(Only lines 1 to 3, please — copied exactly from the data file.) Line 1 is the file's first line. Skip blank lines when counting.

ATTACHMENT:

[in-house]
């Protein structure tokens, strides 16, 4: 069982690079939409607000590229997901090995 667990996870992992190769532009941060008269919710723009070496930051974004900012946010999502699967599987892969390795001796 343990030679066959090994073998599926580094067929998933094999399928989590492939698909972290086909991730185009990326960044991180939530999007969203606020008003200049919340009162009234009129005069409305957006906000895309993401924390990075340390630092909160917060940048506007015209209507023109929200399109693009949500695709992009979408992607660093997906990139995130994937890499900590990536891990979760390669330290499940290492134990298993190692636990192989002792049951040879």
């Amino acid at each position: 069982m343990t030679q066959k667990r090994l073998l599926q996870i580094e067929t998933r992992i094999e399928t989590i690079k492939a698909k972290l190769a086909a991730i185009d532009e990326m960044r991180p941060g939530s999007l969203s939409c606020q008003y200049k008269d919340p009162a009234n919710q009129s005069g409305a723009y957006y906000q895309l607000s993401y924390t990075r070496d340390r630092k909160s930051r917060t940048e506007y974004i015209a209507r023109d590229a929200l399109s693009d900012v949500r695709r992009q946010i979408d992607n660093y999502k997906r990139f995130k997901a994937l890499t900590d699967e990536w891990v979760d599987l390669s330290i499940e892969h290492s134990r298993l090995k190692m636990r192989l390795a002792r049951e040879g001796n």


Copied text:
[in-house]
């Protein structure tokens, strides 16, 4: 069982690079939409607000590229997901090995 667990996870992992190769532009941060008269919710723009070496930051974004900012946010999502699967599987892969390795001796 343990030679066959090994073998599926580094067929998933094999399928989590492939698909972290086909991730185009990326960044991180939530999007969203606020008003200049919340009162009234009129005069409305957006906000895309993401924390990075340390630092909160917060940048506007015209209507023109929200399109693009949500695709992009979408992607660093997906990139995130994937890499900590990536891990979760390669330290499940290492134990298993190692636990192989002792049951040879």
């Amino acid at each position: 069982m343990t030679q066959k667990r090994l073998l599926q996870i580094e067929t998933r992992i094999e399928t989590i690079k492939a698909k972290l190769a086909a991730i185009d532009e990326m960044r991180p941060g939530s999007l969203s939409c606020q008003y200049k008269d919340p009162a009234n919710q009129s005069g409305a723009y957006y906000q895309l607000s993401y924390t990075r070496d340390r630092k909160s930051r917060t940048e506007y974004i015209a209507r023109d590229a929200l399109s693009d900012v949500r695709r992009q946010i979408d992607n660093y999502k997906r990139f995130k997901a994937l890499t900590d699967e990536w891990v979760d599987l390669s330290i499940e892969h290492s134990r298993l090995k190692m636990r192989l390795a002792r049951e040879g001796n």